Another good reason to restring one string at a time is - if you are confused, you can always watch how a nearby string is installed and install a new one in a similar way.

It's better to begin with the low E string (the thickest one) and go towards the high E. This way you'll have less pitch changes for the rest of the strings, so tuning will be easier.



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changing electric guitar strings

Chapter 2

Replacing the Strings

(Les Paul Standard, some Yamaha, Cort, Ibanez, Fender guitars and more...)


Removing a string

1. Turn the peg of the tuning machine belonging to the string you're going to change in a way that loosens the string's tension until you can easily unwind the rest of the string from the tuning pole with your hands.

2. Unwind and remove the string from the tuning machine.

step 1 and 2
Now you'll need to remove the string from the bridge.

3. Push the string near the bridge, so the ball-end will slide out from the hole in the bridge where it's positioned.

4. Pull the ball-end of the string and remove it from the bridge.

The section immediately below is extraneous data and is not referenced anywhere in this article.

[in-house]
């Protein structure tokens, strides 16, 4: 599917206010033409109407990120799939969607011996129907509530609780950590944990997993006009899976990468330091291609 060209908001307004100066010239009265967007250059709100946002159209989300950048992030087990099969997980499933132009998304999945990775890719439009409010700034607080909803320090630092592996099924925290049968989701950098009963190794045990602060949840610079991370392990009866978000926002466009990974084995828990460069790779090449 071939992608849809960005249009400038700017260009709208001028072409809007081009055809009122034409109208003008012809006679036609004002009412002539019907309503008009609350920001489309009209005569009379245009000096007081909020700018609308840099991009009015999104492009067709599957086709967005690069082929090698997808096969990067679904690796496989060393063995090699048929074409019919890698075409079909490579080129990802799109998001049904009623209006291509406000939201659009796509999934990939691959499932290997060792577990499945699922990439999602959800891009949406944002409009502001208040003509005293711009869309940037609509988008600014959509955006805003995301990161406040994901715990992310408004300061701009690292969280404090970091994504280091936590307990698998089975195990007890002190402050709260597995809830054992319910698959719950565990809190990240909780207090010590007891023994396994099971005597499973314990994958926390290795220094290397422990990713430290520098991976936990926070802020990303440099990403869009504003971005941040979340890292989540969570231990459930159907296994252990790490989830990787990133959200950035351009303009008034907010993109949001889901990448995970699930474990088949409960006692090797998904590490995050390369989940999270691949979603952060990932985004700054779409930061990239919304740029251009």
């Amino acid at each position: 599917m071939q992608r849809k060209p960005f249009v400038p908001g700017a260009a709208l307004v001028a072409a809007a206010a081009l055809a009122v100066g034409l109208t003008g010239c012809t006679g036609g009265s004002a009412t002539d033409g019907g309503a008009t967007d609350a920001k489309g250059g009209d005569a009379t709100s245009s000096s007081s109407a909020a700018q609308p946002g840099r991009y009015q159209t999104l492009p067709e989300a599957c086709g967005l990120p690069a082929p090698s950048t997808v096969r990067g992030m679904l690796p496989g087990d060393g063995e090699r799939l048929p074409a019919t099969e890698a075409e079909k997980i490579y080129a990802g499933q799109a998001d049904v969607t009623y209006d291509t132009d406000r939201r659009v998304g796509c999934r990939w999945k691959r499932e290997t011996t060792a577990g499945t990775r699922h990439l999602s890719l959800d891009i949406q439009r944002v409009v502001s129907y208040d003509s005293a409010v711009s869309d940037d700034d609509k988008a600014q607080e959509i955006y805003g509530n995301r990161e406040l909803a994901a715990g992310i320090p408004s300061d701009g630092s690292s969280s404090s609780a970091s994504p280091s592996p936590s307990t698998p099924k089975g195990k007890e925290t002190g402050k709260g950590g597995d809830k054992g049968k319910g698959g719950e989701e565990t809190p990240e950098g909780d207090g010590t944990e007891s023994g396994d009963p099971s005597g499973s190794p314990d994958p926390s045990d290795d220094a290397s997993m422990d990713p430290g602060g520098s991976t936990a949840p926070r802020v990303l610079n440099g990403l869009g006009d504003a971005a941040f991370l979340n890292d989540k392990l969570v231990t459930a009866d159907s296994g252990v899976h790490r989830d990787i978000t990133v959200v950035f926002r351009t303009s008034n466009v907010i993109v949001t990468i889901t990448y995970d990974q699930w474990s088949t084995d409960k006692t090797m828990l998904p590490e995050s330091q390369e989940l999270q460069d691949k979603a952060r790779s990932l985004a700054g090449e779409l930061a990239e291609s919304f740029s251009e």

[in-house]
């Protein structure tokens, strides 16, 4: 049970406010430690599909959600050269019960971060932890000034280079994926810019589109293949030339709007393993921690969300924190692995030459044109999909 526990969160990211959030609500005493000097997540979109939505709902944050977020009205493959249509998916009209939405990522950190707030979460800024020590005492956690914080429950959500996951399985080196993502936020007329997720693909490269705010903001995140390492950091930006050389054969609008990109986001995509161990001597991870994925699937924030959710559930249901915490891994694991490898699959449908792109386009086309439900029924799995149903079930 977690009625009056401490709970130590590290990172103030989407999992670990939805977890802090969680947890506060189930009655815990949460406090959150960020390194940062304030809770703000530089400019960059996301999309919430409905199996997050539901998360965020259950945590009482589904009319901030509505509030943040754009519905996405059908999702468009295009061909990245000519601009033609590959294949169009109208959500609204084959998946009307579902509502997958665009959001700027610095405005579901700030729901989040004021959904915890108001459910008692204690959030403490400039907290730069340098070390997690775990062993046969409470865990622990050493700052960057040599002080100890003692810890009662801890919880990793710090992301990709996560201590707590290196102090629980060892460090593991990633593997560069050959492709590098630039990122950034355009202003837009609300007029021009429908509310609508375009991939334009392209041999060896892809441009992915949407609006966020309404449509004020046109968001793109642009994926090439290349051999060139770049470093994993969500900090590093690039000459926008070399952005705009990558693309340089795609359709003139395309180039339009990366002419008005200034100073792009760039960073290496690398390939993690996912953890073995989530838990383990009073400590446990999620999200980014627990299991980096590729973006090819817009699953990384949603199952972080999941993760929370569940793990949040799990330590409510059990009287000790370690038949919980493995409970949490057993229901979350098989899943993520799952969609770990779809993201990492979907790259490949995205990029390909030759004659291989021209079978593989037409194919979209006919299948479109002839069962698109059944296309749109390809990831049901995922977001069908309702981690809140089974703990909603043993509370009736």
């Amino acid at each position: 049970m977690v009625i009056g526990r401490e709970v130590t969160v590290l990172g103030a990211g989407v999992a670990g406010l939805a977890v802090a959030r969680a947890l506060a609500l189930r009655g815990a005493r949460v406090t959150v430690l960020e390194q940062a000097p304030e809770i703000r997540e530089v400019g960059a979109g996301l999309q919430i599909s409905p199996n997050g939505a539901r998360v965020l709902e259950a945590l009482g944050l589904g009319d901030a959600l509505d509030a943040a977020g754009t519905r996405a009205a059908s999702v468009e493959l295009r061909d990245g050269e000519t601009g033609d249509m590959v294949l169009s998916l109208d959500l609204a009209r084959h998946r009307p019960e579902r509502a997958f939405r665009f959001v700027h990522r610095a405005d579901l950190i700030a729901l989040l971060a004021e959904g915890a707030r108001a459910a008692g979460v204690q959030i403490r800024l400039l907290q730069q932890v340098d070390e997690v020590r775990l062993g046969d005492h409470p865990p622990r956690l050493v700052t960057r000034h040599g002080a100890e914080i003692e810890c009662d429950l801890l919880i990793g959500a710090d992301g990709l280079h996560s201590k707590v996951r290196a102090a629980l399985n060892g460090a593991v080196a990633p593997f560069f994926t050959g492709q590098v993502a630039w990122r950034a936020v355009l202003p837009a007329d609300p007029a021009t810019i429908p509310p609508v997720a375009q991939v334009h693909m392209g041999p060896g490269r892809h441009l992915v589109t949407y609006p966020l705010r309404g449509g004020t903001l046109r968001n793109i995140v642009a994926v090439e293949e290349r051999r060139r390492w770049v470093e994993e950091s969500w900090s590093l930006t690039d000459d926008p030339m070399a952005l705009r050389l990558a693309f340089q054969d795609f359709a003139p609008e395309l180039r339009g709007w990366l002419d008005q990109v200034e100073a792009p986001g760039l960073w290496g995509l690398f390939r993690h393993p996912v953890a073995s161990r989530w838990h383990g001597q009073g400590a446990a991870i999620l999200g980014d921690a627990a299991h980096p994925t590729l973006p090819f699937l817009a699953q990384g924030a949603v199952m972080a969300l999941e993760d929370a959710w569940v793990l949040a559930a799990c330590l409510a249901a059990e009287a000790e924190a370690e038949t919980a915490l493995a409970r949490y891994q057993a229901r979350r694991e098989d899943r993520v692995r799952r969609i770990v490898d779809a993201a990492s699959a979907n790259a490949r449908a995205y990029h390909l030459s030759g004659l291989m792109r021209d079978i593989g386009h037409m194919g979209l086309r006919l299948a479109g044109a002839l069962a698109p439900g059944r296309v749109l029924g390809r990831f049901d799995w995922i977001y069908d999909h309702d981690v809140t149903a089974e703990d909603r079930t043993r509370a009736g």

step 3 and 4


Tips and tricks:

Be careful not to scratch your hardware while removing the crooked end of the string from the bridge.

You can cut it if necessary, but I recommend you avoid cutting until you acquire some experience in restringing because you can over-tighten and break the new string while tuning it. In this situation the old string could be your backup until you buy a replacement.

Now if necessary you can easily access and clean up the spots under the removed string. Before you start installing the new string, it's better to lubricate the grooves where the string goes through, such as in the nut and bridge.

This should prevent the string from sticking in these grooves, improving tuning stability and decreasing the chances of string breakage.


Installing a new string

1. Pass the new string through the hole in the bridge from which you removed the old string. The sharp end goes towards the guitar head.

Make sure that the ball-end rests inside the hole, and doesn't protrude from the slot.


2. Now pass the sharp end through the hole in the pole of the tuning machine,

and pull the string through. But don't tighten it. Instead, leave about 1.5 inches (38 mm) to hang loosely. Keep more slack for the thicker strings and less for the thinner.


3. Turn up the free end of the string out of the tuning machine.


4. Begin to tighten the string by turning the peg of the tuning machine. If the string moves through the hole, fix it with your hand until the string will have some tension.

(The string coils on the post from the hole, towards the tuning machine.)